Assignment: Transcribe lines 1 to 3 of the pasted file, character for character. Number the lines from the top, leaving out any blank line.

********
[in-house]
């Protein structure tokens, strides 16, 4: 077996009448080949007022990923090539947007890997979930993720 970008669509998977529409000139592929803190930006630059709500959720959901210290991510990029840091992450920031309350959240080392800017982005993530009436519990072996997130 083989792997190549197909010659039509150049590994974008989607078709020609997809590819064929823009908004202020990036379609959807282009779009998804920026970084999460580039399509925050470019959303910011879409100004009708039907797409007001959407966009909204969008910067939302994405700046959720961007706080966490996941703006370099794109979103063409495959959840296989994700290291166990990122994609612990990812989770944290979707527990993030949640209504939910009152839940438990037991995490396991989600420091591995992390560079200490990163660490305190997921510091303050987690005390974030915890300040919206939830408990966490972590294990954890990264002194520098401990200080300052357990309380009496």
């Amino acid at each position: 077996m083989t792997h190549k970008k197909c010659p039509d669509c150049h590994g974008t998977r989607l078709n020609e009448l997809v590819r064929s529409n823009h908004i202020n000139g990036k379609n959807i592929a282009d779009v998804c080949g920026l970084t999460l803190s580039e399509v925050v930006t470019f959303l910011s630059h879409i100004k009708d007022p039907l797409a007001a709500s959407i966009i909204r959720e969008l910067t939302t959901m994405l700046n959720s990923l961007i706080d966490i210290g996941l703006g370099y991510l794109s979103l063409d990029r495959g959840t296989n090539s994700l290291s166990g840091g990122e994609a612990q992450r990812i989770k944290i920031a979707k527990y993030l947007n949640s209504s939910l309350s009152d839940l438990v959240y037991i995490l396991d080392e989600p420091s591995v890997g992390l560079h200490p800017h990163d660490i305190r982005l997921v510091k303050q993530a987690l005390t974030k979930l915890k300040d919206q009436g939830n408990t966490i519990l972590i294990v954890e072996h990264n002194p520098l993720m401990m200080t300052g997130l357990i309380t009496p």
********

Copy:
[in-house]
């Protein structure tokens, strides 16, 4: 077996009448080949007022990923090539947007890997979930993720 970008669509998977529409000139592929803190930006630059709500959720959901210290991510990029840091992450920031309350959240080392800017982005993530009436519990072996997130 083989792997190549197909010659039509150049590994974008989607078709020609997809590819064929823009908004202020990036379609959807282009779009998804920026970084999460580039399509925050470019959303910011879409100004009708039907797409007001959407966009909204969008910067939302994405700046959720961007706080966490996941703006370099794109979103063409495959959840296989994700290291166990990122994609612990990812989770944290979707527990993030949640209504939910009152839940438990037991995490396991989600420091591995992390560079200490990163660490305190997921510091303050987690005390974030915890300040919206939830408990966490972590294990954890990264002194520098401990200080300052357990309380009496």
């Amino acid at each position: 077996m083989t792997h190549k970008k197909c010659p039509d669509c150049h590994g974008t998977r989607l078709n020609e009448l997809v590819r064929s529409n823009h908004i202020n000139g990036k379609n959807i592929a282009d779009v998804c080949g920026l970084t999460l803190s580039e399509v925050v930006t470019f959303l910011s630059h879409i100004k009708d007022p039907l797409a007001a709500s959407i966009i909204r959720e969008l910067t939302t959901m994405l700046n959720s990923l961007i706080d966490i210290g996941l703006g370099y991510l794109s979103l063409d990029r495959g959840t296989n090539s994700l290291s166990g840091g990122e994609a612990q992450r990812i989770k944290i920031a979707k527990y993030l947007n949640s209504s939910l309350s009152d839940l438990v959240y037991i995490l396991d080392e989600p420091s591995v890997g992390l560079h200490p800017h990163d660490i305190r982005l997921v510091k303050q993530a987690l005390t974030k979930l915890k300040d919206q009436g939830n408990t966490i519990l972590i294990v954890e072996h990264n002194p520098l993720m401990m200080t300052g997130l357990i309380t009496p």